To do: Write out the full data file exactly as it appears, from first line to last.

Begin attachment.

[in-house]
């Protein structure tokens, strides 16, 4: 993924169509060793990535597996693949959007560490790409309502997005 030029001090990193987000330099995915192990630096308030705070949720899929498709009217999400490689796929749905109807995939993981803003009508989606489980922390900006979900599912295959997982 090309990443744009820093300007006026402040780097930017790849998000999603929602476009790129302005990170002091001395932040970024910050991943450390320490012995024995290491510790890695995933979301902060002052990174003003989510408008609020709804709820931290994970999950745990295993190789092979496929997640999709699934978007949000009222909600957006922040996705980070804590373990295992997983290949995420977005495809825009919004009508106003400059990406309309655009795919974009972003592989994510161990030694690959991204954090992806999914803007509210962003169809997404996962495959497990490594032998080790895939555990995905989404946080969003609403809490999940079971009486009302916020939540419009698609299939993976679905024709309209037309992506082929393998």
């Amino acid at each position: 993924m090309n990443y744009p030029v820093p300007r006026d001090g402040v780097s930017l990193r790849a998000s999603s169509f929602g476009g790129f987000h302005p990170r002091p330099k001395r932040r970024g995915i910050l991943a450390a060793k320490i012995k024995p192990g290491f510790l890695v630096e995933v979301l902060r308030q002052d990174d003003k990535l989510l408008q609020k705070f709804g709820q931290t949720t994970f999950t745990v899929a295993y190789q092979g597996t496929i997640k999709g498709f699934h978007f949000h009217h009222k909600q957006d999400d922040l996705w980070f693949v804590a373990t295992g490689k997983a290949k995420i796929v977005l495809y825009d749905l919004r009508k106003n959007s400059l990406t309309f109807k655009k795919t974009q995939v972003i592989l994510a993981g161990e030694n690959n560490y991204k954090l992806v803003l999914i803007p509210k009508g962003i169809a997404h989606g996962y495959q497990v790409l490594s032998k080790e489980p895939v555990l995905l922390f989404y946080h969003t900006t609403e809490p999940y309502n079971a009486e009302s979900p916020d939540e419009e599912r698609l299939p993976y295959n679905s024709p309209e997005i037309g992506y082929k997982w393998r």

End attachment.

[in-house]
């Protein structure tokens, strides 16, 4: 993924169509060793990535597996693949959007560490790409309502997005 030029001090990193987000330099995915192990630096308030705070949720899929498709009217999400490689796929749905109807995939993981803003009508989606489980922390900006979900599912295959997982 090309990443744009820093300007006026402040780097930017790849998000999603929602476009790129302005990170002091001395932040970024910050991943450390320490012995024995290491510790890695995933979301902060002052990174003003989510408008609020709804709820931290994970999950745990295993190789092979496929997640999709699934978007949000009222909600957006922040996705980070804590373990295992997983290949995420977005495809825009919004009508106003400059990406309309655009795919974009972003592989994510161990030694690959991204954090992806999914803007509210962003169809997404996962495959497990490594032998080790895939555990995905989404946080969003609403809490999940079971009486009302916020939540419009698609299939993976679905024709309209037309992506082929393998």
């Amino acid at each position: 993924m090309n990443y744009p030029v820093p300007r006026d001090g402040v780097s930017l990193r790849a998000s999603s169509f929602g476009g790129f987000h302005p990170r002091p330099k001395r932040r970024g995915i910050l991943a450390a060793k320490i012995k024995p192990g290491f510790l890695v630096e995933v979301l902060r308030q002052d990174d003003k990535l989510l408008q609020k705070f709804g709820q931290t949720t994970f999950t745990v899929a295993y190789q092979g597996t496929i997640k999709g498709f699934h978007f949000h009217h009222k909600q957006d999400d922040l996705w980070f693949v804590a373990t295992g490689k997983a290949k995420i796929v977005l495809y825009d749905l919004r009508k106003n959007s400059l990406t309309f109807k655009k795919t974009q995939v972003i592989l994510a993981g161990e030694n690959n560490y991204k954090l992806v803003l999914i803007p509210k009508g962003i169809a997404h989606g996962y495959q497990v790409l490594s032998k080790e489980p895939v555990l995905l922390f989404y946080h969003t900006t609403e809490p999940y309502n079971a009486e009302s979900p916020d939540e419009e599912r698609l299939p993976y295959n679905s024709p309209e997005i037309g992506y082929k997982w393998r």